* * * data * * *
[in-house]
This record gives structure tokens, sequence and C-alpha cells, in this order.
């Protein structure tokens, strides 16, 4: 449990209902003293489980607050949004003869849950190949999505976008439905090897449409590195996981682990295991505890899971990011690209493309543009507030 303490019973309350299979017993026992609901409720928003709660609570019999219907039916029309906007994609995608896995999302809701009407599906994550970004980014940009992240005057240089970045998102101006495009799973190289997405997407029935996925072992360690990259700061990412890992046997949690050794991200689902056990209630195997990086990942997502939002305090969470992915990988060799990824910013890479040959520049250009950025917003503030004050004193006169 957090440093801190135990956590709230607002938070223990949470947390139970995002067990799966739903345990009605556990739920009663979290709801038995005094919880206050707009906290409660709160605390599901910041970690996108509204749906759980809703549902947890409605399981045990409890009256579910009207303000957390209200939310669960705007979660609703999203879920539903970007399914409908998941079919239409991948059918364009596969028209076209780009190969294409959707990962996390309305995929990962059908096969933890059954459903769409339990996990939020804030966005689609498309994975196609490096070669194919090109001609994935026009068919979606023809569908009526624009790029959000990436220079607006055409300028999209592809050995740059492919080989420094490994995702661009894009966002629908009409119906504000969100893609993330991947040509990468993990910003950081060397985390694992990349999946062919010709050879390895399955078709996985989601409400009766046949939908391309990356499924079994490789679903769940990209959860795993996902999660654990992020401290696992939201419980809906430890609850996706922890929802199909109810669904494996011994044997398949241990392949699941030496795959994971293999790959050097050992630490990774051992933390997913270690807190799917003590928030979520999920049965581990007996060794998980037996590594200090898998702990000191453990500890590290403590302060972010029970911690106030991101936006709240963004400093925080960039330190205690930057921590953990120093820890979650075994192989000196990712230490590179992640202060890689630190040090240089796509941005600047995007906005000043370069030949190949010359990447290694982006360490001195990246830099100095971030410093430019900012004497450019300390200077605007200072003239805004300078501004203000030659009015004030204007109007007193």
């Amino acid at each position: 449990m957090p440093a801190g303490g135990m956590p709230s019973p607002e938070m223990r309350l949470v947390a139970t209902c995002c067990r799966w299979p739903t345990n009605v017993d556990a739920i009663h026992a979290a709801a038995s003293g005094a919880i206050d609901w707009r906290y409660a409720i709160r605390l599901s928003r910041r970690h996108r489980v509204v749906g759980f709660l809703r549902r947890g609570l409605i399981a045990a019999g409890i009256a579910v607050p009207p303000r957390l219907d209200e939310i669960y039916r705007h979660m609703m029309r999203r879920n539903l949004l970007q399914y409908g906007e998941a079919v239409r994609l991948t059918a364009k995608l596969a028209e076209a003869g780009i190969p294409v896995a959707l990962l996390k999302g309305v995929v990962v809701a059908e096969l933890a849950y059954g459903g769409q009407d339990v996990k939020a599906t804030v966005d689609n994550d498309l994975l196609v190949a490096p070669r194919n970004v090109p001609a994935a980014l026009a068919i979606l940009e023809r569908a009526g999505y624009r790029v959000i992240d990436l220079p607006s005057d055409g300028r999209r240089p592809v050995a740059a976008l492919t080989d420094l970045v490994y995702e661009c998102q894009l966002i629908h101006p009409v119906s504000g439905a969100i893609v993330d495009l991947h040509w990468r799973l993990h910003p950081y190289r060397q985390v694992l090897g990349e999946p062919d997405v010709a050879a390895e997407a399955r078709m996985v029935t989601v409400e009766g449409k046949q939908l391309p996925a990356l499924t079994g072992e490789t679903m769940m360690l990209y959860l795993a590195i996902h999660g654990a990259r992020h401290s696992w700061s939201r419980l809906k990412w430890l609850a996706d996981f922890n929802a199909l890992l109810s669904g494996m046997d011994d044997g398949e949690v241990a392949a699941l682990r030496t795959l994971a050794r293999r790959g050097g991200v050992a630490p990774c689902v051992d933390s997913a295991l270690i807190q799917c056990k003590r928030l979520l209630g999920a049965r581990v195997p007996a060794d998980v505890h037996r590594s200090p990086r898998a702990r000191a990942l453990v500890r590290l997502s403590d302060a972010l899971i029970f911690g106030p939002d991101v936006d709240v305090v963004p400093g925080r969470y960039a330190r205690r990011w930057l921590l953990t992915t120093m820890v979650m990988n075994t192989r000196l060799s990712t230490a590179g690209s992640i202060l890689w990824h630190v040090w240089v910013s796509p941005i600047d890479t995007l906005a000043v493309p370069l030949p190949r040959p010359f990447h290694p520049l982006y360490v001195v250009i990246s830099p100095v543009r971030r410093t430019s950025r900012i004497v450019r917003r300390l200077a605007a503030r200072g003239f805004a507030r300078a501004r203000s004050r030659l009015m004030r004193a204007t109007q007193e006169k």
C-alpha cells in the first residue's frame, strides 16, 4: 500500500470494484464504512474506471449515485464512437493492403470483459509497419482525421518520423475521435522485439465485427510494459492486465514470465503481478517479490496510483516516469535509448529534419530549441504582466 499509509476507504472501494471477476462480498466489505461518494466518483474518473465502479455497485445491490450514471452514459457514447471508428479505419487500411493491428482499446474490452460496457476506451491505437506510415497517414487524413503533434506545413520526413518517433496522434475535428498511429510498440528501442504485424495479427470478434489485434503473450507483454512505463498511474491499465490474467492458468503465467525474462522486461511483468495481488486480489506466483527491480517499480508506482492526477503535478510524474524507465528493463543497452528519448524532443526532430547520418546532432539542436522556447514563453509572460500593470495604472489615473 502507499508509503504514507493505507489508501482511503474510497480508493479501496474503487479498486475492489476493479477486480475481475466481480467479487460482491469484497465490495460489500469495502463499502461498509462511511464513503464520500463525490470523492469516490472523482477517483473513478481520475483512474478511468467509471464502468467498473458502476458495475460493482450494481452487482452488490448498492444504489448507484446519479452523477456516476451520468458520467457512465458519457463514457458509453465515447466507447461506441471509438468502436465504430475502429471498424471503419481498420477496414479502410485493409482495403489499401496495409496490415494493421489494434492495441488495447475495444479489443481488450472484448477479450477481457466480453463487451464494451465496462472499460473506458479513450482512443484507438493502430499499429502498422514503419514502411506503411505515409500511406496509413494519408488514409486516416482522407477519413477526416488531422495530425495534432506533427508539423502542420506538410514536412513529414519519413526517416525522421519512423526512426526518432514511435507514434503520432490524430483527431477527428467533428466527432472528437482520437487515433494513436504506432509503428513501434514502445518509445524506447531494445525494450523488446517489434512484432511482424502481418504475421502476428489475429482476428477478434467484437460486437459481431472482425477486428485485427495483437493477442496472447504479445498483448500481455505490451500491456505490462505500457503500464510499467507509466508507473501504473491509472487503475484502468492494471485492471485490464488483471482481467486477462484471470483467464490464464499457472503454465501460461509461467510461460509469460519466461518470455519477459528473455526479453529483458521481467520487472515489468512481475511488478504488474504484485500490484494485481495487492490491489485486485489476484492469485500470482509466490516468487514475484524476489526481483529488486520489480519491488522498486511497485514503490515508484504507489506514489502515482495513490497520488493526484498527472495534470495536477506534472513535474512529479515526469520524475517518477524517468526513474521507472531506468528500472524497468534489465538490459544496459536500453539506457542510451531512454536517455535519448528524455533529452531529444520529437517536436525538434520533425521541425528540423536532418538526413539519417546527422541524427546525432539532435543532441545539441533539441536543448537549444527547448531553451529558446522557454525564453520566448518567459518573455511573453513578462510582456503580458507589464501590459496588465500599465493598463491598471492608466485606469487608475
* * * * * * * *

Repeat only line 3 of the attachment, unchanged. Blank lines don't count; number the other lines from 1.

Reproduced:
């Protein structure tokens, strides 16, 4: 449990209902003293489980607050949004003869849950190949999505976008439905090897449409590195996981682990295991505890899971990011690209493309543009507030 303490019973309350299979017993026992609901409720928003709660609570019999219907039916029309906007994609995608896995999302809701009407599906994550970004980014940009992240005057240089970045998102101006495009799973190289997405997407029935996925072992360690990259700061990412890992046997949690050794991200689902056990209630195997990086990942997502939002305090969470992915990988060799990824910013890479040959520049250009950025917003503030004050004193006169 957090440093801190135990956590709230607002938070223990949470947390139970995002067990799966739903345990009605556990739920009663979290709801038995005094919880206050707009906290409660709160605390599901910041970690996108509204749906759980809703549902947890409605399981045990409890009256579910009207303000957390209200939310669960705007979660609703999203879920539903970007399914409908998941079919239409991948059918364009596969028209076209780009190969294409959707990962996390309305995929990962059908096969933890059954459903769409339990996990939020804030966005689609498309994975196609490096070669194919090109001609994935026009068919979606023809569908009526624009790029959000990436220079607006055409300028999209592809050995740059492919080989420094490994995702661009894009966002629908009409119906504000969100893609993330991947040509990468993990910003950081060397985390694992990349999946062919010709050879390895399955078709996985989601409400009766046949939908391309990356499924079994490789679903769940990209959860795993996902999660654990992020401290696992939201419980809906430890609850996706922890929802199909109810669904494996011994044997398949241990392949699941030496795959994971293999790959050097050992630490990774051992933390997913270690807190799917003590928030979520999920049965581990007996060794998980037996590594200090898998702990000191453990500890590290403590302060972010029970911690106030991101936006709240963004400093925080960039330190205690930057921590953990120093820890979650075994192989000196990712230490590179992640202060890689630190040090240089796509941005600047995007906005000043370069030949190949010359990447290694982006360490001195990246830099100095971030410093430019900012004497450019300390200077605007200072003239805004300078501004203000030659009015004030204007109007007193």